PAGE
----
April 19, 2011

Review: Natural Child :: 1971

The album cover for Natural Child's debut record 1971 sets the tone for this vintage and straightforward rock & roll affair. First, this is by no means a glamour shot. Rather, Zack (whose eyelids suggest he just came out of a long meeting with Mr. Bong), Wez, and Seth all look as if they've been called to work mid kegger and are being forced to pose in their parent's living room with the soft yellow lighting producing a warm glow of faded portraiture. I can't see a carpet, but my imagination is telling me it's shag.

Throughout the record's 11 roaring tracks and 30-plus minutes, a hazy time-warped feeling permeates as if the listener has been transported to a house party in the 1970s with pot and cigarette smoke hovering around the ceiling and plastic beer-spattered cups littering the floor.  That vibe is introduced as the growl of rumbling guitar on album opener "Easy Street" is met with a mantra of sorts: "Let me get that stoned / Get me a pussy shot / Get me a girl that's hot / Get me a TV spot / Make my record hot." It's as if to say, "Yes, listener, you're in for a wild ride." And if the bubbling bong in the track's outro or the 4/20 release date weren't clear enough, yes, it's time to break out your stash.

But don't let the overt drug references or debauchery fool you: there's something special brewing here. Infused with a history of southern blues and country music along with everything rock & roll under the sun, 1971 is the kind of ramshackle and noisy good time bands like an Alice Cooper, Tom Petty, or Lynyrd Skynyrd might have recorded if they started out as a garage rock band on a shoe-string budget. Sure, it's wild, but it's also convincingly timeless with a sound that's as big as your volume nob let's it get.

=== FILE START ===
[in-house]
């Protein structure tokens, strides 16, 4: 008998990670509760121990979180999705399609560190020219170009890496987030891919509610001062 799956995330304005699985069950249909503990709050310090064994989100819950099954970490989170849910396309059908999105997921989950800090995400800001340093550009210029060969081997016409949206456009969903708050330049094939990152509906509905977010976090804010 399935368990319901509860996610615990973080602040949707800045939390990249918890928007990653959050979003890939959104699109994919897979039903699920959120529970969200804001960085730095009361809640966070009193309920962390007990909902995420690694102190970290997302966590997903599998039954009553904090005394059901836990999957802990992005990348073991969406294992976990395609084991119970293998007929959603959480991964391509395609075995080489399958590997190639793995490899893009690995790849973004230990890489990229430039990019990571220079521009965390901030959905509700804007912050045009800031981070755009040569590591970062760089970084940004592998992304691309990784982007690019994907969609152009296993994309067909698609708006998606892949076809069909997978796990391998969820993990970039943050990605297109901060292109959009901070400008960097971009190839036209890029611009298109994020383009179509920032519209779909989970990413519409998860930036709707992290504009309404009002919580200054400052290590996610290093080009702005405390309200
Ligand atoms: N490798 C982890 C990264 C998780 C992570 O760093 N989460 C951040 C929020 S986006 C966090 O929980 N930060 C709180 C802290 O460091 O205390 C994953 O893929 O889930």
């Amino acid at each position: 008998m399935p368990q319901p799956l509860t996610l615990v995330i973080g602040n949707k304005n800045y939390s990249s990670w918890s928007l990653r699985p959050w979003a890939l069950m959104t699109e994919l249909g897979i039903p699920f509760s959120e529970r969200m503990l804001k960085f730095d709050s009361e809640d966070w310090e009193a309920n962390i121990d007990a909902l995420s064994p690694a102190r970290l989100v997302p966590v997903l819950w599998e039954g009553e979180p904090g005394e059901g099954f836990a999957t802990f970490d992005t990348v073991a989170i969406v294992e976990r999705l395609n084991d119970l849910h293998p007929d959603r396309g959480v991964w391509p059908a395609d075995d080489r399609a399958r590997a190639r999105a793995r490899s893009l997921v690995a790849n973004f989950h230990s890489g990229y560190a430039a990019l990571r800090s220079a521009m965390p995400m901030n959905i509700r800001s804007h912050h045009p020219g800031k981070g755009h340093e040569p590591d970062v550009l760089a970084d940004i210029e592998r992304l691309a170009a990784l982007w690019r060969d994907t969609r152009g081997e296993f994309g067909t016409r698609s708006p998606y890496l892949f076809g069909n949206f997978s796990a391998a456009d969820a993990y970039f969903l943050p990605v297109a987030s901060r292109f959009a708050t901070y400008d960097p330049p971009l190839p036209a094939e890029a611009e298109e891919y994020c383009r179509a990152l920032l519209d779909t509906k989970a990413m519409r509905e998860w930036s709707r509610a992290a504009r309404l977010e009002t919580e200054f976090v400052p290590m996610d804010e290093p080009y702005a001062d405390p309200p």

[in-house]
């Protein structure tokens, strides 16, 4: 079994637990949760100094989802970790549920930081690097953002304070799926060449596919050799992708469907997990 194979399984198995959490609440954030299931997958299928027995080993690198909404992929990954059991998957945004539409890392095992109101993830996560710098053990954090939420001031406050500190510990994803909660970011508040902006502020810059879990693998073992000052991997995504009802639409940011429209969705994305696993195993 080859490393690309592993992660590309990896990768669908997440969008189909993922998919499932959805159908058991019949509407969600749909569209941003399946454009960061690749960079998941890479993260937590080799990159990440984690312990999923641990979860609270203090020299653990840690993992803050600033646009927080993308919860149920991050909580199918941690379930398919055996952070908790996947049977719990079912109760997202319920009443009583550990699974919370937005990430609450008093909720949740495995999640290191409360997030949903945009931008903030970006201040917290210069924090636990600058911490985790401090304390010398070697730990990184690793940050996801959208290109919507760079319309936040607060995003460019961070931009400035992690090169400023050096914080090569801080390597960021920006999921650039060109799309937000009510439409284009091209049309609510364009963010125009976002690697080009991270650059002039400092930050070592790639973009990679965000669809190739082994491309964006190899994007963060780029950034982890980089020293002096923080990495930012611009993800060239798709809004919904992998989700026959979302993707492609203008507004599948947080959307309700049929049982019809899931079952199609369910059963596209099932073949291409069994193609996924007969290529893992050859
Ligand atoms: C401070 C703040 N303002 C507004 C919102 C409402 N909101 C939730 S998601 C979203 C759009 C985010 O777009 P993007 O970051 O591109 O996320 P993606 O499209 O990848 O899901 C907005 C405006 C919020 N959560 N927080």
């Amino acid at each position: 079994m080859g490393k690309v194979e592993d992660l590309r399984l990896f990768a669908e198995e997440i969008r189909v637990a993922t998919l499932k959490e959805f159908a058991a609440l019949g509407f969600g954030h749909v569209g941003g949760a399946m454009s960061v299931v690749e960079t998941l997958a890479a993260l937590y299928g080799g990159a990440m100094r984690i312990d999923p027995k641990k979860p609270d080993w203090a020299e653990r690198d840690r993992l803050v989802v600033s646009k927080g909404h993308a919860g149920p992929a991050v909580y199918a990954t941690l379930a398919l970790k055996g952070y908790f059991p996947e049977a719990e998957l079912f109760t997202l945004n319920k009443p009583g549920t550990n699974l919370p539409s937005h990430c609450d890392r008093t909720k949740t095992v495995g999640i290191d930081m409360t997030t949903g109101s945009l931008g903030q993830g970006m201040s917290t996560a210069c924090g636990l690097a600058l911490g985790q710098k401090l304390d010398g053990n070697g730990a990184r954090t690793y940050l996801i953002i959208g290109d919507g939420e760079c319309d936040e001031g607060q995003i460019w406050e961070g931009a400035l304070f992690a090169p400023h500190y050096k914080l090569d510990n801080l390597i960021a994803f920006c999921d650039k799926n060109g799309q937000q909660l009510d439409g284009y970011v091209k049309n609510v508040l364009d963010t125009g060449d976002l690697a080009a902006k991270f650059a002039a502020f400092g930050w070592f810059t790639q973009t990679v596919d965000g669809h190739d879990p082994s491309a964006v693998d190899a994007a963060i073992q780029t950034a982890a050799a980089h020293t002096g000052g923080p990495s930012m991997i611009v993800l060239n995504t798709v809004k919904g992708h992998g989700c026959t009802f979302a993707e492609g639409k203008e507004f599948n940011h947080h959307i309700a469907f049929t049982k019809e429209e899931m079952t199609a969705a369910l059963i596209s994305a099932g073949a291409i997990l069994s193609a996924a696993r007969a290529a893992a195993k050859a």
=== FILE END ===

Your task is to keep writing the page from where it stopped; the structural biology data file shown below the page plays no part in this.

One of the most compelling tracks on the album is "Let It Bleed." Commencing with a slow walking drum and bass and a heartbroken narrative ("Walking around town in the summer sun / Wondering if our love is done"), the song at first recalls other love-torn classics and 1970s staples like "Tuesday's Gone" and "Love Hurts." But then Natural Child takes off, trading heartbreak for anger with ferocious pounding drums and a fiery electric guitar hammering its way into the picture ("Now your touch makes me feel nothing"). Then something changes again around the 3:20 mark and the trio leave anger behind for a truly beautiful and startling vocal harmony that would make Mick Jagger proud: "What do you do when your love's almost dead / Let it bleed." It's a dynamic and dexterous track, at turns dark and sweet, that proves Natural Child more capable and serious than they let on. Indeed, this is a truly great band and they're only just getting started.

From the fuzzy chug of "Hard Workin' Man" to the acoustic foot-stomping and front porch hollering "Woman, C'Mon," Natural Child display a contagious affinity for making and playing music. By the  time the aptly-titled album closer "Beer" comes around, you'll be wishing for this party to never end.

Natural Child - "Hard Workin' Man" (from 1971)
Stream: Natural Child - "Let It Bleed" (from 1971)

Order the LP at Infinity Cat.

Natural Child

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